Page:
Located in the heart of the West Indies, about 6,762 kilometres from metropolitan France, Guadeloupe is an archipelago of 1,628 km² and six inhabited islands, each with its own unique features: Grande-Terre, Basse-Terre, Marie Galante, Les Saintes and Désirade.
The diversity of its natural heritage is the greatest wealth of the archipelago. From the Soufriere, the highest volcano in the Lesser Antilles, to the mangrove forests, passing through the islets of Grand Cul-de-Sac Marin, Guadeloupe is a biodiversity hotbed. The existence of Guadeloupe National Park, designated as Biosphere Reserve by UNESCO, also gives this region international recognition.
Crossroads of peoples and cultures, Guadeloupe has been marked throughout history by a cultural mix that has helped to build its identity. It is based on a melting pot of different customs, among others, the Gwo-ka music, declared intangible cultural heritage of Humanity, the Carnival and the various ceremonies from the communities that make up the Guadeloupean society: India, Lebanon and Haiti. This archipelago is illustrated by its vitality and cultural abundance, from music to painting, as well as literature.
With the Pôle Caraïbes international airport, which connects the islands with America, the Caribbean region and Europe, Guadeloupe is open to the world and commerce. With almost 2.4 million passengers in 2017, the airport is becoming closer to its goal of becoming the European centre of the Caribbean space. It is currently expanding the runway and terminal are being enlarged. The Great Port of Guadeloupe, the sixth largest French container port, contributes to the creation of wealth and commerce at local level.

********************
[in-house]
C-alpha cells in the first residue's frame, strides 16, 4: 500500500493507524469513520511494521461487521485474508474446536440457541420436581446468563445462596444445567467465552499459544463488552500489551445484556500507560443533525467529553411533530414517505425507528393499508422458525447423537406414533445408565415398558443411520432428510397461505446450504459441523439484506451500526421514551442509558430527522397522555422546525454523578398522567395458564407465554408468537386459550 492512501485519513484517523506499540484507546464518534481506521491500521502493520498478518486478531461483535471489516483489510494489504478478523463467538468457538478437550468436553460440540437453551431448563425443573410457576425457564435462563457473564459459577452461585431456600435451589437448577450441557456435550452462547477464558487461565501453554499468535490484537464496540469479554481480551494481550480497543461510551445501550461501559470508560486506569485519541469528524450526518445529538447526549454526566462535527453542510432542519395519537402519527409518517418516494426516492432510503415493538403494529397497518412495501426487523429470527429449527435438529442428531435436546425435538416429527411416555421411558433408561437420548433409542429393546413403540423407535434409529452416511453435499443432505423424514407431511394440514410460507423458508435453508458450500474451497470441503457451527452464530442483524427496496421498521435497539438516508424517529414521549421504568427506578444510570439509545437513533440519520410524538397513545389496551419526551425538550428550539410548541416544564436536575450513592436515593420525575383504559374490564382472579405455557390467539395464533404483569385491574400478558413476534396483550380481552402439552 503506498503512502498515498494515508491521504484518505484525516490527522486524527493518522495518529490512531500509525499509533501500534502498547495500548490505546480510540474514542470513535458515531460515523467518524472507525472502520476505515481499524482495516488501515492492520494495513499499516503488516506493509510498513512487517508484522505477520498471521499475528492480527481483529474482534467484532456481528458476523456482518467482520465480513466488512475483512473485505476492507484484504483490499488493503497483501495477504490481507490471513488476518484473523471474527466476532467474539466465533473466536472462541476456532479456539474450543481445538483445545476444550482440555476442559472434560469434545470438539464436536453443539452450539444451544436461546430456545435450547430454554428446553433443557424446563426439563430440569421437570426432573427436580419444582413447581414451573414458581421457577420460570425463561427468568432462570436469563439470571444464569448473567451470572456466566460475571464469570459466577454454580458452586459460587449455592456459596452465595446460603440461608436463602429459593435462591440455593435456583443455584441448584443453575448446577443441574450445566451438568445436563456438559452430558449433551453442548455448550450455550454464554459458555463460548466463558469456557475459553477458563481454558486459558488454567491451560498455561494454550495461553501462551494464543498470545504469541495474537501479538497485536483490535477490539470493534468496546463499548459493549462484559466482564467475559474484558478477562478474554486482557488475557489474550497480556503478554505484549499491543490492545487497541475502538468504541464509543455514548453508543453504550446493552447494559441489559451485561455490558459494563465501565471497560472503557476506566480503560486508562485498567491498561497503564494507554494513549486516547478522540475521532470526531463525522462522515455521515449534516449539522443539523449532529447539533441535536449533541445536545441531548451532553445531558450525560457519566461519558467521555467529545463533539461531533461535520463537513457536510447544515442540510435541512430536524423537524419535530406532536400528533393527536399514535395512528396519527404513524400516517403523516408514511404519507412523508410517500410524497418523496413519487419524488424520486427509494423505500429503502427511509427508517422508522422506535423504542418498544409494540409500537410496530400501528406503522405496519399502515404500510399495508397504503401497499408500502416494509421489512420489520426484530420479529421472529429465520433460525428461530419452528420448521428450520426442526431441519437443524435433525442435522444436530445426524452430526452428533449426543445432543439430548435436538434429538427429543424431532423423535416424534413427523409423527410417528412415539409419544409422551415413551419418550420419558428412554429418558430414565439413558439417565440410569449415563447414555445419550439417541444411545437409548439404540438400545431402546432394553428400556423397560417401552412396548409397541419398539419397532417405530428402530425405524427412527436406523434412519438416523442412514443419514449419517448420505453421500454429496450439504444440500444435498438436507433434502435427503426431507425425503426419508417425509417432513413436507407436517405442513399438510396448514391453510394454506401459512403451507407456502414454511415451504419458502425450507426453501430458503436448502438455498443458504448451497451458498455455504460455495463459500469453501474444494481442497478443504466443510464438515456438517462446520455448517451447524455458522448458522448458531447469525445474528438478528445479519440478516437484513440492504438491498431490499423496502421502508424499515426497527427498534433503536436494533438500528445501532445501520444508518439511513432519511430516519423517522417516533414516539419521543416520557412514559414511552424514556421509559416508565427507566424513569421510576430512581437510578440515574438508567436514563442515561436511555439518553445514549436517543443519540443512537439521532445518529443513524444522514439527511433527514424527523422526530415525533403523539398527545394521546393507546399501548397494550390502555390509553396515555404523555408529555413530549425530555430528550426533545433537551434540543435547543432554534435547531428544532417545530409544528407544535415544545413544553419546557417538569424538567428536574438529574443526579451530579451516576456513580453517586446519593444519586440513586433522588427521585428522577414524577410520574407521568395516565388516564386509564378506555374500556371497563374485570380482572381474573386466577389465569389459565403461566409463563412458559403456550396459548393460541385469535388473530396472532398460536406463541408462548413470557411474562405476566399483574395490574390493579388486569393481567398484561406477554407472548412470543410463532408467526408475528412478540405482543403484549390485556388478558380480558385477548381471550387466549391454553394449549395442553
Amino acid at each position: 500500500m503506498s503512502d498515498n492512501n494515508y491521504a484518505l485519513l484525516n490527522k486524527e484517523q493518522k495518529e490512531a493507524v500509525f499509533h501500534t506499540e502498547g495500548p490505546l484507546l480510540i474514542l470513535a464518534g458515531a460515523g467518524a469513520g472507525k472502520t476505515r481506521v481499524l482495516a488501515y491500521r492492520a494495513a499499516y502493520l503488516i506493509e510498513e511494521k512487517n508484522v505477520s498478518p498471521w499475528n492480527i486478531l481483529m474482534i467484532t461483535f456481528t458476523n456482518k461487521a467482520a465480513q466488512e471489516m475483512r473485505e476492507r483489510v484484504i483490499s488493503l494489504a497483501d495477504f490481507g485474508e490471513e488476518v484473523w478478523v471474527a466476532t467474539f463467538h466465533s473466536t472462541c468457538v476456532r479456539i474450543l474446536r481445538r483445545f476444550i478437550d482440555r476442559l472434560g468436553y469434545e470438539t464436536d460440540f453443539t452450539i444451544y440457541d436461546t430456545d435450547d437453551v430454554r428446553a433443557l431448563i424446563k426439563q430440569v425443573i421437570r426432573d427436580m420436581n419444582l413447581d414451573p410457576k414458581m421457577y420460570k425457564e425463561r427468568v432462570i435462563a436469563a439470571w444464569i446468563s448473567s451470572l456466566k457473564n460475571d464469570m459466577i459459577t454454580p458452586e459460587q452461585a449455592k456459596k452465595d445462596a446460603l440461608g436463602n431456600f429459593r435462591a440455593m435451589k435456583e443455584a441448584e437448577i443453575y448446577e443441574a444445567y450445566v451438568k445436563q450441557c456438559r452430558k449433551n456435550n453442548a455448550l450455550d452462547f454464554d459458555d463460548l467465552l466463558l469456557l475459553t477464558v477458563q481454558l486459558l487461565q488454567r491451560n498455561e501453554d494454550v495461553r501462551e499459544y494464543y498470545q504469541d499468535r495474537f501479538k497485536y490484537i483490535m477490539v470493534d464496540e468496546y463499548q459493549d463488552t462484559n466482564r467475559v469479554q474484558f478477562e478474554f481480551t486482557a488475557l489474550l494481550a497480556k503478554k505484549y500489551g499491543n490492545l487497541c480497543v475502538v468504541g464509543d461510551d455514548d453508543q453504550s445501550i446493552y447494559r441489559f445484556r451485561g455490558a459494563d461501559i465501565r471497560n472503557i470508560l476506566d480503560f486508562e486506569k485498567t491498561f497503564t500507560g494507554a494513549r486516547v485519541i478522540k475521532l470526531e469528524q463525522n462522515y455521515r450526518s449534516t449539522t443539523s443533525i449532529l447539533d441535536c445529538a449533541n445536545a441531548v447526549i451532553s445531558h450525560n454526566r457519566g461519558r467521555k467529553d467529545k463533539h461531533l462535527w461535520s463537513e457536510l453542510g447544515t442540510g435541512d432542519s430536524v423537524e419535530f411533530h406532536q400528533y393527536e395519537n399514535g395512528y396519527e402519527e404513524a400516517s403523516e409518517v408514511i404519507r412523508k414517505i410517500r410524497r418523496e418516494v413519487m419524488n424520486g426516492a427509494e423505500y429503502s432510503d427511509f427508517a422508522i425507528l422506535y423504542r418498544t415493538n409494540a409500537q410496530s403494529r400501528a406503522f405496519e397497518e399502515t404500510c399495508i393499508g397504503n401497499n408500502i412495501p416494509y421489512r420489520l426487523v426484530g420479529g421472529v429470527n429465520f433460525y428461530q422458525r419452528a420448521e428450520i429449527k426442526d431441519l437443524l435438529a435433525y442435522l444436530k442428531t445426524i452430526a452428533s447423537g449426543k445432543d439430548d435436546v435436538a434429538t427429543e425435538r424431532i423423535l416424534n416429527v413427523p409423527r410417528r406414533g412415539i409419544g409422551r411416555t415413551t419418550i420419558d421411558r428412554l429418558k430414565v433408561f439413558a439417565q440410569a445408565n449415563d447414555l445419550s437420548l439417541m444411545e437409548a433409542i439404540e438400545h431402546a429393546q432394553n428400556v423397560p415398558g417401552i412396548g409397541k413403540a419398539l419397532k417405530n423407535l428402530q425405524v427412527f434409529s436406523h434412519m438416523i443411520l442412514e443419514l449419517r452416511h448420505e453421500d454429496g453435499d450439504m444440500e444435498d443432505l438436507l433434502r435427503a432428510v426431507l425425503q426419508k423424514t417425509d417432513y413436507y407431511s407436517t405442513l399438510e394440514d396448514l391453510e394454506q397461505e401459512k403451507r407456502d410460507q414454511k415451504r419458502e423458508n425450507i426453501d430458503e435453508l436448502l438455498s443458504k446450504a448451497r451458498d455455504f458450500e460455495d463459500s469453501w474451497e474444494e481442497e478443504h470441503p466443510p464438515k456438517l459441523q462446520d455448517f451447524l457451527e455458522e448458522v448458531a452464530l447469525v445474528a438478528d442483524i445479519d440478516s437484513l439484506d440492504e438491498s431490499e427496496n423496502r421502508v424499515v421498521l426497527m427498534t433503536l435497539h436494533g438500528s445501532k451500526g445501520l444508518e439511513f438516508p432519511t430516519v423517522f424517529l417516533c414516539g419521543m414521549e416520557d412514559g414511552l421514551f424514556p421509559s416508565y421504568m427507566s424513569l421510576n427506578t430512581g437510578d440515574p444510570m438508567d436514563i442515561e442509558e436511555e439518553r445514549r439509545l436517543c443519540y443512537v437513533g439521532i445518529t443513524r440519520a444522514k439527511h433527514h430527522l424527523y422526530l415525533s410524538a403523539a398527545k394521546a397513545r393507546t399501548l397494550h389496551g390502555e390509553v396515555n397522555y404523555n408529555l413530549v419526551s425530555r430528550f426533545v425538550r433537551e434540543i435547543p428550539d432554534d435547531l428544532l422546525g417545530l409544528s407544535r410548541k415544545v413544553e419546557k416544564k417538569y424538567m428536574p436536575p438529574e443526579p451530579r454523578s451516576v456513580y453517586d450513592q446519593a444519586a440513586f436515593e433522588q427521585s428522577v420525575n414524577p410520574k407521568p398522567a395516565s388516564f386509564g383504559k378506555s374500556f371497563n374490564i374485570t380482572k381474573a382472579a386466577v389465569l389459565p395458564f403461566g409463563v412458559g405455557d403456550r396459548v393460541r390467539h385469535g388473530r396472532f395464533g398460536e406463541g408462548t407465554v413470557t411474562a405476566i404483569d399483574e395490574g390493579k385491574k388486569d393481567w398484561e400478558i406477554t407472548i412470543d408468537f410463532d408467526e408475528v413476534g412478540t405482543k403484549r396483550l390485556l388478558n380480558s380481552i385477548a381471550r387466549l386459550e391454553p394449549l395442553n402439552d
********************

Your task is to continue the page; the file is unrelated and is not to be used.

Guadeloupe, also a French outermost region, affirms its strategic position by establishing itself as a bridge between the Caribbean region and Europe. The archipelago is projected nationally and internationally with 649,891 cruise tourists in 2017. Guadeloupe is a cruise-ship destination having great potential: the Karukera Bay project is a proof of that, as it is planned to expand cruise docks to accommodate larger boats and facilitate the access and reception of tourists by means of a marina, promenade and restaurants.
Jarry, the third largest industrial area in France and the island economic centre, contributes to the development of the territory with 15,000 jobs. However, Guadeloupe also endures great difficulties. One of the priorities is boosting economic activity through research and innovation, supporting trade and developing business incubators. Another priority is to train young people for the professions of tomorrow, which also ensures the attractiveness of this territory. As such, the Guadeloupean Region particularly supports green and blue growth, renewable energies, the tourist offer development with the University of the West Indies, transports, sports through the CREPS centre of excellence, and the structuring of the audiovisual and cinematographic industry.